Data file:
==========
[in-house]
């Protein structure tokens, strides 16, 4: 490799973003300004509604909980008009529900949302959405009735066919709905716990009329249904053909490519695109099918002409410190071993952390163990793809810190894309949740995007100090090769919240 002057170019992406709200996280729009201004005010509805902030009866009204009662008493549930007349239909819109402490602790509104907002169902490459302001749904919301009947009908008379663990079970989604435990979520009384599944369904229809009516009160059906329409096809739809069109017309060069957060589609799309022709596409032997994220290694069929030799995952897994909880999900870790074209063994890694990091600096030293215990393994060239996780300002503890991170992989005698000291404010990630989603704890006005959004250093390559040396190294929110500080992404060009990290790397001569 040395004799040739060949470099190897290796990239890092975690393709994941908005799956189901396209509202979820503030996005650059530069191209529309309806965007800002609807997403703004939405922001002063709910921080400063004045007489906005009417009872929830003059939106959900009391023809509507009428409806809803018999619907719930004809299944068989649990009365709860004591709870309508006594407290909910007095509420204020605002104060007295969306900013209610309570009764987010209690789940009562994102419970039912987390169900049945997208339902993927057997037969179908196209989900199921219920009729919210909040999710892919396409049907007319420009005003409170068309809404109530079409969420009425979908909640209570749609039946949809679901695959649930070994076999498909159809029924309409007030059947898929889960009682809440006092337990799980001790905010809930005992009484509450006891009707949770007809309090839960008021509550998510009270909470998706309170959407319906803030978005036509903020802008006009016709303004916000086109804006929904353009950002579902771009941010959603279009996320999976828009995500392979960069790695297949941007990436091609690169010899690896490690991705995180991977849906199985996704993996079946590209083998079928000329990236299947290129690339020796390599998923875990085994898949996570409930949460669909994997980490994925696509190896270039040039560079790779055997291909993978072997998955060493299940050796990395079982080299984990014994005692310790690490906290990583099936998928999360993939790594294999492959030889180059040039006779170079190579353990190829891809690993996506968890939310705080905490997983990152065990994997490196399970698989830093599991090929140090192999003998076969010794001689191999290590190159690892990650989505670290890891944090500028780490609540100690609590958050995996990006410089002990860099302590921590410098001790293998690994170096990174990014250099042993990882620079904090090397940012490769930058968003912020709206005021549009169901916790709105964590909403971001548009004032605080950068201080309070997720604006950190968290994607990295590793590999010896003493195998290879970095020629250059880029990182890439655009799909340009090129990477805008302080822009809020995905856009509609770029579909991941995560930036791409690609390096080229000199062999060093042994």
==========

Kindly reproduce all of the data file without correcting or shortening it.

[in-house]
């Protein structure tokens, strides 16, 4: 490799973003300004509604909980008009529900949302959405009735066919709905716990009329249904053909490519695109099918002409410190071993952390163990793809810190894309949740995007100090090769919240 002057170019992406709200996280729009201004005010509805902030009866009204009662008493549930007349239909819109402490602790509104907002169902490459302001749904919301009947009908008379663990079970989604435990979520009384599944369904229809009516009160059906329409096809739809069109017309060069957060589609799309022709596409032997994220290694069929030799995952897994909880999900870790074209063994890694990091600096030293215990393994060239996780300002503890991170992989005698000291404010990630989603704890006005959004250093390559040396190294929110500080992404060009990290790397001569 040395004799040739060949470099190897290796990239890092975690393709994941908005799956189901396209509202979820503030996005650059530069191209529309309806965007800002609807997403703004939405922001002063709910921080400063004045007489906005009417009872929830003059939106959900009391023809509507009428409806809803018999619907719930004809299944068989649990009365709860004591709870309508006594407290909910007095509420204020605002104060007295969306900013209610309570009764987010209690789940009562994102419970039912987390169900049945997208339902993927057997037969179908196209989900199921219920009729919210909040999710892919396409049907007319420009005003409170068309809404109530079409969420009425979908909640209570749609039946949809679901695959649930070994076999498909159809029924309409007030059947898929889960009682809440006092337990799980001790905010809930005992009484509450006891009707949770007809309090839960008021509550998510009270909470998706309170959407319906803030978005036509903020802008006009016709303004916000086109804006929904353009950002579902771009941010959603279009996320999976828009995500392979960069790695297949941007990436091609690169010899690896490690991705995180991977849906199985996704993996079946590209083998079928000329990236299947290129690339020796390599998923875990085994898949996570409930949460669909994997980490994925696509190896270039040039560079790779055997291909993978072997998955060493299940050796990395079982080299984990014994005692310790690490906290990583099936998928999360993939790594294999492959030889180059040039006779170079190579353990190829891809690993996506968890939310705080905490997983990152065990994997490196399970698989830093599991090929140090192999003998076969010794001689191999290590190159690892990650989505670290890891944090500028780490609540100690609590958050995996990006410089002990860099302590921590410098001790293998690994170096990174990014250099042993990882620079904090090397940012490769930058968003912020709206005021549009169901916790709105964590909403971001548009004032605080950068201080309070997720604006950190968290994607990295590793590999010896003493195998290879970095020629250059880029990182890439655009799909340009090129990477805008302080822009809020995905856009509609770029579909991941995560930036791409690609390096080229000199062999060093042994």